Therese dreamed of dramatic vocations, of making great sacrifices for God, yet she realized that God wanted her to serve him right where she was. Therese states, “I feel within me other vocations—warrior, priest, apostle, martyr—yet I realized that I was called to ‘be’ love right where I am, in Carmel, among the hurt and rigid people so much in need of the core of Jesus message: love.”
Few of us are called to do great things for God as a church leader, a martyr, great reformer, teacher, or preacher. Therese’s little way is a reminder to all of us that each moment, accepted and lived in a spirit of love, in deep trust and self-surrender, is the living out of this Beatitude.
Are you called to “be love” right where you are, in your parish, home, or work place?
Blessed Are the Merciful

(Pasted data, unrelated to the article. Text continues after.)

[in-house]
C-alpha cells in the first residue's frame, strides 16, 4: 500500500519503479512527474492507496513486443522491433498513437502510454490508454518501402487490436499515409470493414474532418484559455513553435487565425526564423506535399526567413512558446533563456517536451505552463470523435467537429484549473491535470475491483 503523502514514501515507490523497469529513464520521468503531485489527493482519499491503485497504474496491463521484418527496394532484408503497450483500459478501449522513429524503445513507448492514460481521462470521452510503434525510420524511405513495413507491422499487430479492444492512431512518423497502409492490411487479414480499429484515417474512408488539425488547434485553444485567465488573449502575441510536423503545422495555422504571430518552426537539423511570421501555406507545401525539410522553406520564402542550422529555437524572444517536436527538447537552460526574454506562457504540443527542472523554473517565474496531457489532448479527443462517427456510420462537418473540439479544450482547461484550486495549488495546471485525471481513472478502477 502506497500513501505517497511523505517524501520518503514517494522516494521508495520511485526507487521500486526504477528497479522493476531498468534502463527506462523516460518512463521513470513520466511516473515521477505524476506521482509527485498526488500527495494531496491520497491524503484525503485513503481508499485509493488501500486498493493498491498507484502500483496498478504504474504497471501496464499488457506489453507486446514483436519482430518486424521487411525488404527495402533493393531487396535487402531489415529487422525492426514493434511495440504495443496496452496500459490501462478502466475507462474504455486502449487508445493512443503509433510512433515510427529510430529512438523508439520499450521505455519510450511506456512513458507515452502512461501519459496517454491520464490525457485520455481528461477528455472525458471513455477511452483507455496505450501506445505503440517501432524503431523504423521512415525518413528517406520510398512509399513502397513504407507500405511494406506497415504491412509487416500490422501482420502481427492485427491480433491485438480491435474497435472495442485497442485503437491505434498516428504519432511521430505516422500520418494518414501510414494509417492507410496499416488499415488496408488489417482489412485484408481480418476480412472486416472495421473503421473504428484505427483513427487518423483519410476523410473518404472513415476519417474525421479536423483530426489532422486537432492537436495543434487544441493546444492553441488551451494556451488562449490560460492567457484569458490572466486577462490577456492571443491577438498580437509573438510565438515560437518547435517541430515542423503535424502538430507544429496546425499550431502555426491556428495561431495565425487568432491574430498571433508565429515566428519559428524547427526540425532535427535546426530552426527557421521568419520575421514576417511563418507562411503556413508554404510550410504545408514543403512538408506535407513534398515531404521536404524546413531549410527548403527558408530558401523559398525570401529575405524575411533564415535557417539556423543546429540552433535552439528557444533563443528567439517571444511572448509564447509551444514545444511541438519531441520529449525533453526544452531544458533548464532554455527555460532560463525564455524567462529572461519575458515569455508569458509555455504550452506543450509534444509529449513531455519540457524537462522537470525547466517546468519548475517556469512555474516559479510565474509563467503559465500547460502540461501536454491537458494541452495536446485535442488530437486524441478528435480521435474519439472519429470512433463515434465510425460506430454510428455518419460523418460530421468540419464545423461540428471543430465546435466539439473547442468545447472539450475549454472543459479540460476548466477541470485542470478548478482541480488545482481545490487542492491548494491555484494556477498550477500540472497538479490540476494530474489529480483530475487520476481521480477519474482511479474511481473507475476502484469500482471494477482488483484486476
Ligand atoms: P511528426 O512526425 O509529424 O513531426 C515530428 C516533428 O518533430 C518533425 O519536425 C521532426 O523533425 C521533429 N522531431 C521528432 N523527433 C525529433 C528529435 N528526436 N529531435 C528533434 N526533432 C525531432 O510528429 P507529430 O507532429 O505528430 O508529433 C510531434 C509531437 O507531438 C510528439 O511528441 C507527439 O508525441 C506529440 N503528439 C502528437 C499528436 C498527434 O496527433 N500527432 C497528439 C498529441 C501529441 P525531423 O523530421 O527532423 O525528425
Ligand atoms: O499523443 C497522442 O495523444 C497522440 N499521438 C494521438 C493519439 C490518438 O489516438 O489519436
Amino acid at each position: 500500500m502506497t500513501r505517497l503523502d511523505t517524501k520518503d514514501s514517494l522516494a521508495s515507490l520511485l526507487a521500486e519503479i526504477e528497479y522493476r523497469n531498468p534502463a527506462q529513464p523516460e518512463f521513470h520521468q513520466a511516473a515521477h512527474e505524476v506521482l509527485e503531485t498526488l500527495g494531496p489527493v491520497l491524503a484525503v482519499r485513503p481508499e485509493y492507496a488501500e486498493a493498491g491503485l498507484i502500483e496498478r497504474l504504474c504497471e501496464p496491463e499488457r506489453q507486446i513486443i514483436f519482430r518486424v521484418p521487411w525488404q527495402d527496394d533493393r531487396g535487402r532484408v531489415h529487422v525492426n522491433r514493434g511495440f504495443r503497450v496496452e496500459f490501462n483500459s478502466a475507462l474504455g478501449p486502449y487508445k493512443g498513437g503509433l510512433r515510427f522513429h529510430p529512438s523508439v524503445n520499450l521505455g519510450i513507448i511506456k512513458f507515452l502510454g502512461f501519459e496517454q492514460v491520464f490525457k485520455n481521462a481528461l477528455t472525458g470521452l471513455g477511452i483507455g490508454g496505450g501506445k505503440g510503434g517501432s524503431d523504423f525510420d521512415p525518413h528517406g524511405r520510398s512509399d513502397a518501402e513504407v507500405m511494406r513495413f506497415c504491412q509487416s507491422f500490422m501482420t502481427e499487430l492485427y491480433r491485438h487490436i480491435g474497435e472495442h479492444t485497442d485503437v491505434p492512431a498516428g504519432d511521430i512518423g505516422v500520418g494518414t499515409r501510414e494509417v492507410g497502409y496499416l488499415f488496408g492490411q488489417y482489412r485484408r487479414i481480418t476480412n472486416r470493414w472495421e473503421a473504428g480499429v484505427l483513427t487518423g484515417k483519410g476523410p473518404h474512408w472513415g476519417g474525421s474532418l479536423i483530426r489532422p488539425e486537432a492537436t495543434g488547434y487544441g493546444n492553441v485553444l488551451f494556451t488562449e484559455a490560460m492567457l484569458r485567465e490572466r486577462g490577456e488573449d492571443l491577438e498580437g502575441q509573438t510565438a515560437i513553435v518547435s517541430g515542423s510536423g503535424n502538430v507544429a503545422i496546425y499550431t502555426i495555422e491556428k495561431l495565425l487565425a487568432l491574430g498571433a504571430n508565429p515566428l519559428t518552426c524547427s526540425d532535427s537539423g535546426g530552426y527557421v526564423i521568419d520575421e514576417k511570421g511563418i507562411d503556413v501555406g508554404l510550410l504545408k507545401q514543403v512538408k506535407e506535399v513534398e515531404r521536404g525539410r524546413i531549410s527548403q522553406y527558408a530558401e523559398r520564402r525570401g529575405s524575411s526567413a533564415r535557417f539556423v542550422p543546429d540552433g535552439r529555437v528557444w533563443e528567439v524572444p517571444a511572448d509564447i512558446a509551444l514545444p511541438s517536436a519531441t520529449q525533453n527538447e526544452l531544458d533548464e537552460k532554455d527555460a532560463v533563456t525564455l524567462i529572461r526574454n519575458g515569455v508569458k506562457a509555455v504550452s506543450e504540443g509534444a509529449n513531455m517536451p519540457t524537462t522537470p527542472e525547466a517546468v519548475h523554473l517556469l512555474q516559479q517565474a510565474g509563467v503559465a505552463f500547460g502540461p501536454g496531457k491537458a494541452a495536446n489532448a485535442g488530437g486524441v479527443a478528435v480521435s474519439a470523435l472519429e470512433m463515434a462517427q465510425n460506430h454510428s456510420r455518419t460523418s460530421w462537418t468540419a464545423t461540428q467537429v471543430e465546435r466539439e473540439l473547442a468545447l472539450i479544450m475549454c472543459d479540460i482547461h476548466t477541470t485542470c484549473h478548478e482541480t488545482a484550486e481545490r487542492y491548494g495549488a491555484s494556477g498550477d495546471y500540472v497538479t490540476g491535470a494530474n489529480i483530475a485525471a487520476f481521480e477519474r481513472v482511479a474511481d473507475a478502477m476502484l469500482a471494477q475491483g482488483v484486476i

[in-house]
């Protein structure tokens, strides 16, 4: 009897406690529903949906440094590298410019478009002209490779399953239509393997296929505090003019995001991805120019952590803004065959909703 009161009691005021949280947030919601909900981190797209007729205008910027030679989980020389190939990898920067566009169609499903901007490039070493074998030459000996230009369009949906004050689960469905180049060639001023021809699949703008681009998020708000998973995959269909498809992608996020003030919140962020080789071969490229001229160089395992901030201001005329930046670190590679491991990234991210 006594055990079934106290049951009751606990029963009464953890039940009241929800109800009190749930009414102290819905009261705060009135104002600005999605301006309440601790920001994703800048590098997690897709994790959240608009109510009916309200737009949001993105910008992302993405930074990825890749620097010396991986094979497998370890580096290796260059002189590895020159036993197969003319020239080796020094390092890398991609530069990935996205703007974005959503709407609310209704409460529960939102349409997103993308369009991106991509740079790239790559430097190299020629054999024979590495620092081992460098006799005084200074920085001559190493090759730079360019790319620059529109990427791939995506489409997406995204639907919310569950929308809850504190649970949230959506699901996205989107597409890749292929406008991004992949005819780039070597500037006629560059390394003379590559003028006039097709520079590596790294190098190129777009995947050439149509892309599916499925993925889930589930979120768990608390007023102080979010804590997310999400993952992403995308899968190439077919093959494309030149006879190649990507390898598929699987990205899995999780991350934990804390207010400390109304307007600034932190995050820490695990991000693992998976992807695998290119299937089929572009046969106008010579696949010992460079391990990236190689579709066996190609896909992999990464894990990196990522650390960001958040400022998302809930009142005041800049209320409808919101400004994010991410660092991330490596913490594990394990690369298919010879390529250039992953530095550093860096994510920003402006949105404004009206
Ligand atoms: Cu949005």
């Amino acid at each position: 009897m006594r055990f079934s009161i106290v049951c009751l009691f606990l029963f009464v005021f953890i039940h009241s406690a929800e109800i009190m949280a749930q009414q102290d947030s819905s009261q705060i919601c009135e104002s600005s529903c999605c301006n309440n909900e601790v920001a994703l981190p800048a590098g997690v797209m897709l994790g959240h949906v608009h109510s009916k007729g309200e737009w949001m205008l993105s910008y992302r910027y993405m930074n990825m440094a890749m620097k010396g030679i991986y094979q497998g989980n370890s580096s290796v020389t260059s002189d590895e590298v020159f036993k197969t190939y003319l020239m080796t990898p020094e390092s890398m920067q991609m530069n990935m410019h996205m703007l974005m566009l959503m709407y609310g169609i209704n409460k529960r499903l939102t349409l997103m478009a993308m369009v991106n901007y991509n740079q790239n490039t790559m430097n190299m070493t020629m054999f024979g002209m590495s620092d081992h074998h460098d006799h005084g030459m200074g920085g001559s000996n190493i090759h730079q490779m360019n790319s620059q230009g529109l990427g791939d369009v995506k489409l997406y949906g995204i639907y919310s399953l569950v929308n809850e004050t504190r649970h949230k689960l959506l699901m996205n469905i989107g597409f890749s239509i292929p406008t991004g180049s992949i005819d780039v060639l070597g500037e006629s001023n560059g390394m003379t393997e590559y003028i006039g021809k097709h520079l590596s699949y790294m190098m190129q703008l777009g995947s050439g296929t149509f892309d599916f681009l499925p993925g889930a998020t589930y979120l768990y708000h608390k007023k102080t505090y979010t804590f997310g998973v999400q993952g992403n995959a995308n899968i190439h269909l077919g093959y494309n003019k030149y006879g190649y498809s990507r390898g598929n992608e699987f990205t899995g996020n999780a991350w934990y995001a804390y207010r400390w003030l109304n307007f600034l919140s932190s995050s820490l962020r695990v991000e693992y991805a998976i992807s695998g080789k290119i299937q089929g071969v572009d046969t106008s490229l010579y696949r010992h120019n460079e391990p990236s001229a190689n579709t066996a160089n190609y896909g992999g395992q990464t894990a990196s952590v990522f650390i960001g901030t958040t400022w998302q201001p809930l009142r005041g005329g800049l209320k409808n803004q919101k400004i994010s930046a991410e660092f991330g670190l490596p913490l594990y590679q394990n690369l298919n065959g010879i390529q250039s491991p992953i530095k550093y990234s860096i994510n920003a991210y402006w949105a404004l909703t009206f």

Surely none of us are surprised that the person I have chosen to represent this Beatitude is Pope Francis. Mercy is the defining quality of his pontificate. Millions of people have experienced his tone and manner, his style of persuasion and accompaniment, his mercy rather than his judgment, as a breath of fresh air.
In an article in America magazine, “Open to All,” Sr. Katarina Schuth asks the question, “Why has Pope Francis so captured the imagination of believers and nonbelievers alike?”
The answers of responders are telling. One woman states, “Pope Francis emphasizes God’s mercy and does not scold or reprimand; he does not just talk, but acts like Jesus especially by showing his love for the poor. His life is simple—no trappings of office, no special privileges.”
Another person comments, “He excludes no one and shows no favoritism; he exudes warmth, mercy, and happiness as he engages with so many people.” One says, “Pope Francis daily reminds us, ‘Being Church means being God’s people. This means that we are to be God’s leaven in the midst of humanity. The Church must be a place of mercy freely given, where everyone can feel welcomed, loved, forgiven, and encouraged to live the good life of the gospel.”
Are you one of those ministers whose charism is to extend mercy? Do you have a special sensitivity to alleviate the suffering of the poor, the outcast, and the marginalized in your parish, neighborhood, and family?